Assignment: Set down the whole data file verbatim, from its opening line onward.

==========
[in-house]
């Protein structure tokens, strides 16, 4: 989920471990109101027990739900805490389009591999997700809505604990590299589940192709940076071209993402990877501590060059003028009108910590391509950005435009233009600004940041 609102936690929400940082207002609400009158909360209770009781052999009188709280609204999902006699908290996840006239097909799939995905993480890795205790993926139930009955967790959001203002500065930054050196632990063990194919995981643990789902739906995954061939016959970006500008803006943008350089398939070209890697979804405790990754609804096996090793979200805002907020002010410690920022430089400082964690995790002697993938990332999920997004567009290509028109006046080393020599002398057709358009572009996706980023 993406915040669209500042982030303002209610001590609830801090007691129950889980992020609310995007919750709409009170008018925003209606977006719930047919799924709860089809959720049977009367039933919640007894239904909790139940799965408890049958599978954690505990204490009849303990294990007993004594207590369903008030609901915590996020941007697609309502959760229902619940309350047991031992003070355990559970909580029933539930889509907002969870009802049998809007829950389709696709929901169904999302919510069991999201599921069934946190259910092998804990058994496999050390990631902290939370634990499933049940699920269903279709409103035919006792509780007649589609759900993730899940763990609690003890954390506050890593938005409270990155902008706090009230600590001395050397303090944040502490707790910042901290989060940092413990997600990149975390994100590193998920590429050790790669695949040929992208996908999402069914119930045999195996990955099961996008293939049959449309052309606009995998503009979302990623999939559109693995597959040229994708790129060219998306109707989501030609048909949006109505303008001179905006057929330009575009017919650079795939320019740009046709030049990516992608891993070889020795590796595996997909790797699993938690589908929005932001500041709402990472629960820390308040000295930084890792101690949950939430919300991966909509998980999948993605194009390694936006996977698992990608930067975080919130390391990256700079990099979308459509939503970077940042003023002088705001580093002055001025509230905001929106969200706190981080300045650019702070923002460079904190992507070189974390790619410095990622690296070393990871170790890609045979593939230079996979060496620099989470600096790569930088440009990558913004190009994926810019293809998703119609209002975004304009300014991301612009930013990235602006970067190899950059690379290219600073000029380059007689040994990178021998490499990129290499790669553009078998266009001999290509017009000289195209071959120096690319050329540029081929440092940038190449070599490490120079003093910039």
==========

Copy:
[in-house]
């Protein structure tokens, strides 16, 4: 989920471990109101027990739900805490389009591999997700809505604990590299589940192709940076071209993402990877501590060059003028009108910590391509950005435009233009600004940041 609102936690929400940082207002609400009158909360209770009781052999009188709280609204999902006699908290996840006239097909799939995905993480890795205790993926139930009955967790959001203002500065930054050196632990063990194919995981643990789902739906995954061939016959970006500008803006943008350089398939070209890697979804405790990754609804096996090793979200805002907020002010410690920022430089400082964690995790002697993938990332999920997004567009290509028109006046080393020599002398057709358009572009996706980023 993406915040669209500042982030303002209610001590609830801090007691129950889980992020609310995007919750709409009170008018925003209606977006719930047919799924709860089809959720049977009367039933919640007894239904909790139940799965408890049958599978954690505990204490009849303990294990007993004594207590369903008030609901915590996020941007697609309502959760229902619940309350047991031992003070355990559970909580029933539930889509907002969870009802049998809007829950389709696709929901169904999302919510069991999201599921069934946190259910092998804990058994496999050390990631902290939370634990499933049940699920269903279709409103035919006792509780007649589609759900993730899940763990609690003890954390506050890593938005409270990155902008706090009230600590001395050397303090944040502490707790910042901290989060940092413990997600990149975390994100590193998920590429050790790669695949040929992208996908999402069914119930045999195996990955099961996008293939049959449309052309606009995998503009979302990623999939559109693995597959040229994708790129060219998306109707989501030609048909949006109505303008001179905006057929330009575009017919650079795939320019740009046709030049990516992608891993070889020795590796595996997909790797699993938690589908929005932001500041709402990472629960820390308040000295930084890792101690949950939430919300991966909509998980999948993605194009390694936006996977698992990608930067975080919130390391990256700079990099979308459509939503970077940042003023002088705001580093002055001025509230905001929106969200706190981080300045650019702070923002460079904190992507070189974390790619410095990622690296070393990871170790890609045979593939230079996979060496620099989470600096790569930088440009990558913004190009994926810019293809998703119609209002975004304009300014991301612009930013990235602006970067190899950059690379290219600073000029380059007689040994990178021998490499990129290499790669553009078998266009001999290509017009000289195209071959120096690319050329540029081929440092940038190449070599490490120079003093910039």